CD REVIEWS: Pineapple Thief and Knight Area

The Pineapple Thief occupies an interesting place in modern progressive music, for reasons that I hope will soon become clear.

Modern prog fans seem to have forced a dilemma in a number of ways. The giants of the past…the bands that were the foundation of progressive music, have cast such a long, dark shadow over the genre that bands seem to have had a huge issue coming out from under that shadow. Bands that tend to forge their own way, drawing from different influences and as such sounding different from those forefathers, are in their own way every bit as progressive as those initial bands. But because they don’t sound like those older bands, some people have major issues considering them prog. It’s a dilemma, and it’s one that bands as disparate as The Mars Volta, Tool, and The Pineapple Thief all encounter. In their own way, The Piuneapple Thief is a progressive rock band, even as their music draws from the indie and post rock scene more than traditional symphonic rock. While Bruce Soord’s vocals are every bit as self aware and self conscious as many of the 1980’s neo-proggers, they are set against a musical backing that has more in common with bands like Radiohead and their ilk. As such, they’re seen as prog-lite by many, and not prog at all by an equal group.

3000 Days (2009, KScope Records) is a 2-CD set compiling the band’s chosen best moments from a career that has spanned close to the 3000 days referenced in the album’s title. Featuring some remixes, alternate versions, and so on, it’s a career spanning retrospective that offers long time fans a little bit new while presenting a fairly complete look at what the band has achieved since spinning off the group Vulgar Unicorn. As such, it’s a perfect way to become acquainted with a group that certainly merits a closer look by fans of the more melodic side of progressive rock. Don’t be afraid that there aren’t mellotrons akimbo and lyrics about fantasy subjects…drink deep of a dark and melancholy musical draught that would make the members of Anekdoten or Landberk green with envy.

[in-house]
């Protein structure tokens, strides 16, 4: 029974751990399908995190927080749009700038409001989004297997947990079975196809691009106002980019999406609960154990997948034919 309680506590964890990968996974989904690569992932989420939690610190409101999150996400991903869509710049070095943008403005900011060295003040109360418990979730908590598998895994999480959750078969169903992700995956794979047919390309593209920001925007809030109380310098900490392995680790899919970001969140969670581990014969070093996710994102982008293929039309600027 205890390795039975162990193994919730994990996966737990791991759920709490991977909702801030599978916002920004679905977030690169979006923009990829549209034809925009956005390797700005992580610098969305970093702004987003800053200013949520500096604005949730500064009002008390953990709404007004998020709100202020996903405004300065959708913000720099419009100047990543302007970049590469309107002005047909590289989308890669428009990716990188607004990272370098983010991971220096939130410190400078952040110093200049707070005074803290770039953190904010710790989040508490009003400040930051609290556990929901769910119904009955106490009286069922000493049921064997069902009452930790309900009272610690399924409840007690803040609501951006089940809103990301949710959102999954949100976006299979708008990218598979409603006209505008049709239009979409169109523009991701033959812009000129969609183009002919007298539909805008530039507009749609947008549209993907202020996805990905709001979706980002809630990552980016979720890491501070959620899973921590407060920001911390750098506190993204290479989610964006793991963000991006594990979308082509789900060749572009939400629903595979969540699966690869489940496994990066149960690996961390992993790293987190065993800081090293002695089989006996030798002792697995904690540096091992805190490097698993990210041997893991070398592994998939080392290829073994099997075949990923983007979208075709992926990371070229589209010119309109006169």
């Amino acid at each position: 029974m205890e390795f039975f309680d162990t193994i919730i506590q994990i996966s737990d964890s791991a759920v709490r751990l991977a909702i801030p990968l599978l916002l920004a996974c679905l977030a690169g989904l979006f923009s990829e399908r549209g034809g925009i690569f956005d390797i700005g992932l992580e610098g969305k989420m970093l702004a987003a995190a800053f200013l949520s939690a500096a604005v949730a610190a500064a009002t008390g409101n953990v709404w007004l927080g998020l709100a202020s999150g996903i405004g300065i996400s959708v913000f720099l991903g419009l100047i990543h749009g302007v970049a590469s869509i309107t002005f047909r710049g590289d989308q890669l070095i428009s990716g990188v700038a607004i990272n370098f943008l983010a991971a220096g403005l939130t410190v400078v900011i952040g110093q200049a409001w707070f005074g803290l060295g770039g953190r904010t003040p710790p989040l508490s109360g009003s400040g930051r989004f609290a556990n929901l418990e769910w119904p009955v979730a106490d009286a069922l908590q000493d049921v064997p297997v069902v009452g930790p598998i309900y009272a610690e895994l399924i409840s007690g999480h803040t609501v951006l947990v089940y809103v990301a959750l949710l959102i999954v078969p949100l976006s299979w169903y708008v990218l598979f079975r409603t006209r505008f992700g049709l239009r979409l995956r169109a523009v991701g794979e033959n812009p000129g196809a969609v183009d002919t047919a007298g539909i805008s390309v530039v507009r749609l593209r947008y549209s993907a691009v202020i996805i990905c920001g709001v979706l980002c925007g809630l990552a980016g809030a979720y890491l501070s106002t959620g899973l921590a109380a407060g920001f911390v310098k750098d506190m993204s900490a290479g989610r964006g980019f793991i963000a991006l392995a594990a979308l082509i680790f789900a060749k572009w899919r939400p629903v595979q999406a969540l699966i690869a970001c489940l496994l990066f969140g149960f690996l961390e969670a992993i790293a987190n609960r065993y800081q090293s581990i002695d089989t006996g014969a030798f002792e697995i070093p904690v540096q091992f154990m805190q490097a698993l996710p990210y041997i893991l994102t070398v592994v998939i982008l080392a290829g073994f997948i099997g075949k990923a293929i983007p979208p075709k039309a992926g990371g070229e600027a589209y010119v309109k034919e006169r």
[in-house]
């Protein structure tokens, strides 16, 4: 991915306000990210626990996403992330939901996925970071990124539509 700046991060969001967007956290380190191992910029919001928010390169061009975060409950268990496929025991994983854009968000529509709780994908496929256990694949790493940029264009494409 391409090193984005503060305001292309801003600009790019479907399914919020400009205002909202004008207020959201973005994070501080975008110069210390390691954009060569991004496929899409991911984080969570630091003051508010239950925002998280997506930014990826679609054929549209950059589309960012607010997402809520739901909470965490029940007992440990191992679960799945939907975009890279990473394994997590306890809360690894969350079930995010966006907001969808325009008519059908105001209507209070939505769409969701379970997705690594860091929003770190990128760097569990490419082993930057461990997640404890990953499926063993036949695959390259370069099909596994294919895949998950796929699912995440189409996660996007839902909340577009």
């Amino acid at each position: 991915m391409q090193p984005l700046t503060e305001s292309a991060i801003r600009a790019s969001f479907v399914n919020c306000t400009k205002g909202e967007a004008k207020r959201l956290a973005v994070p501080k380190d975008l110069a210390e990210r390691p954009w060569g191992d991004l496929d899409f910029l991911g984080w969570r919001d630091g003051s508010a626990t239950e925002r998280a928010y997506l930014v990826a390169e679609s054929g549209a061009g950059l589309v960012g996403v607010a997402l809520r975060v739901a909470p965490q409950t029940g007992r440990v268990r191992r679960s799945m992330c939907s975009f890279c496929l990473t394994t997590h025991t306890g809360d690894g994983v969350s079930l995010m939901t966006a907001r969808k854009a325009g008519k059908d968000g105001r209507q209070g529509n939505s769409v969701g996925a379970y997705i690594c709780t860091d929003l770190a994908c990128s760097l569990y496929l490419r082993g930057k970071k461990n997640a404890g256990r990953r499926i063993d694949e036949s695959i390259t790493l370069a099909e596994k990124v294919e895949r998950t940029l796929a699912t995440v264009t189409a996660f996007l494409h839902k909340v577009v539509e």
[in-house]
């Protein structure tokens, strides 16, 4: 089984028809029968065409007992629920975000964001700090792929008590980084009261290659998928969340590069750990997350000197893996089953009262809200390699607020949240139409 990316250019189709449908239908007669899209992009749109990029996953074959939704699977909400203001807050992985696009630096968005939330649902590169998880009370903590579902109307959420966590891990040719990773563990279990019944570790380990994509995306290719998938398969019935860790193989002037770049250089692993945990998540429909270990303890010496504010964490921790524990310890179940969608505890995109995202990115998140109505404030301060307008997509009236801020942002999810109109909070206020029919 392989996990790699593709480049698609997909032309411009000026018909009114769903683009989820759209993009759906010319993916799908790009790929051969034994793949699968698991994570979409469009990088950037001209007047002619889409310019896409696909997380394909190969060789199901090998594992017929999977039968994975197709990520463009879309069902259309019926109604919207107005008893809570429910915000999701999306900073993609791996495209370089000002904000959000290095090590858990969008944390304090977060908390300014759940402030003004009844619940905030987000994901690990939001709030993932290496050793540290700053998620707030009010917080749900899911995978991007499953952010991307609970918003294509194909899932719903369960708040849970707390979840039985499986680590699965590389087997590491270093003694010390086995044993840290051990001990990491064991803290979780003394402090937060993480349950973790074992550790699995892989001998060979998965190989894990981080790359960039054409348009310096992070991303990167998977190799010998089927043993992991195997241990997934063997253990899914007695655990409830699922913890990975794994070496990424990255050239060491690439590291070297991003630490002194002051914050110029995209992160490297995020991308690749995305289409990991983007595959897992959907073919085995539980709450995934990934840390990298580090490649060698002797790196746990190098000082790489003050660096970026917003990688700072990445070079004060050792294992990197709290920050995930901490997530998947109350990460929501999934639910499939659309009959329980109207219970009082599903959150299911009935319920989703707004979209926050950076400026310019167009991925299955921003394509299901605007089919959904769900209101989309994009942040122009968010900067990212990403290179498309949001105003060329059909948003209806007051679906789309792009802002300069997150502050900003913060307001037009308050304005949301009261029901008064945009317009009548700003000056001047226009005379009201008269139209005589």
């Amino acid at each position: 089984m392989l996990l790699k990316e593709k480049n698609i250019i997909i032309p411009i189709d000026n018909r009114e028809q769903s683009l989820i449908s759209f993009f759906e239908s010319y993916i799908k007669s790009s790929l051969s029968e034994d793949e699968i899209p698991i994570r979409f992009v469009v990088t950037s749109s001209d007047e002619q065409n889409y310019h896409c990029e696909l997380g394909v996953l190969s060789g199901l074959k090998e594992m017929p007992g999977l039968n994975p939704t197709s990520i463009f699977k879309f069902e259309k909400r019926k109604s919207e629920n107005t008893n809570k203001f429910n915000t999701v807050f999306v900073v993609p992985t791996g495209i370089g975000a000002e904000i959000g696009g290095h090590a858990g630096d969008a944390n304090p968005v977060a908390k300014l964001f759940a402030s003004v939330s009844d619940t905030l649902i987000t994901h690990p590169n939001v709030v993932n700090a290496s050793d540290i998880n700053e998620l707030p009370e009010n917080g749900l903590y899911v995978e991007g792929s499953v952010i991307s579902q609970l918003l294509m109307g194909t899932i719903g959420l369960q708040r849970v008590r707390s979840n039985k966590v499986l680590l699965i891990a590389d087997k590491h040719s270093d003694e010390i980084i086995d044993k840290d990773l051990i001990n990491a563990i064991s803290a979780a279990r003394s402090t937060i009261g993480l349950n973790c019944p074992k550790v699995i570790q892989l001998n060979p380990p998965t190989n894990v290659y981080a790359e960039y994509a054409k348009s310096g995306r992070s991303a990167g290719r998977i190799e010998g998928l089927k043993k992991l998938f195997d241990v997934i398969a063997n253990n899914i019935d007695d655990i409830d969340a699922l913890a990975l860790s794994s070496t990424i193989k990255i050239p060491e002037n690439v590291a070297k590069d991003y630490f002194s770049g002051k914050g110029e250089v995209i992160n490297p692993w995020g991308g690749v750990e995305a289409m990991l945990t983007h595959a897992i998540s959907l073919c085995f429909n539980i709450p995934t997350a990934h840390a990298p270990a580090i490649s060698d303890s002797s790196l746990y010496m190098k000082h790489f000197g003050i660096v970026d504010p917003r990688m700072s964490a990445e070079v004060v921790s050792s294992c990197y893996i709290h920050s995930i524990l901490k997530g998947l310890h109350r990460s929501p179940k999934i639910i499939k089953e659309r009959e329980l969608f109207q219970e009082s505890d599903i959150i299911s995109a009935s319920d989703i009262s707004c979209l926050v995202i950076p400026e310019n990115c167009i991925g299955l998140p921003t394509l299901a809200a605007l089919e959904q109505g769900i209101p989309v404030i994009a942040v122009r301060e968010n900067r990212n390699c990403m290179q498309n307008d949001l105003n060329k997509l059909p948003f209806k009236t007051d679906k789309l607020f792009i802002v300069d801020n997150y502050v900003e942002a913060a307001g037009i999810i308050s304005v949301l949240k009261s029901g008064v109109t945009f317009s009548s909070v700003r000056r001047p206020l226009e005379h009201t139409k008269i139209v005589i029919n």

Highlights: Snowdrops, Too Much To Lose, Tightly Wound (Acoustic), We Love You, 137, God Bless the Child, the very minimalistic, yet wonderfully evocative cover art and packaging, including full lyrics for every song (!)

Musicians on this release:

Steve Kitch

Bruce Soord

Jon Sykes

Keith Harrison

Wayne Higgins

Matt O'Leary


1. God Bless The Child

2. Shoot First

3. Part Zero

4. 137

5. We Love You

6. Clapham

7. Dead In The Water

8. Kid Chameleon

9. Tightly Wound (Acoustic)

10. Remember Us


1. The World I Always Dreamed Of

2. Wretched Soul

3. All You Need To Know

4. Vapour Trails

5. How Did We Find Our Way

6. I Will Light Up Your Eyes

7. Subside

8. Private Paradise

9. Snowdrops

10. Too Much To Lose

The Netherlands’ Knight Area popped onto the radar of progressive rock fans around the world in 2004, following the release of their debut album The Sun Also Rises. Showcase gigs at stages across Europe, as well as the prestigious NEARfest festival in the United States, contributed to a heightened awareness of this newcomer to the front lines of symphonic and neo-progressive music. Three years passed before the release of the band’s sophomore effort, the well received Under a New Sign. Showing a maturing band from both musical and song writing standpoints, the album was greeted by several award nominations. The band toured the release across Europe, including major performances at the Night of the Prog festival in Loreley.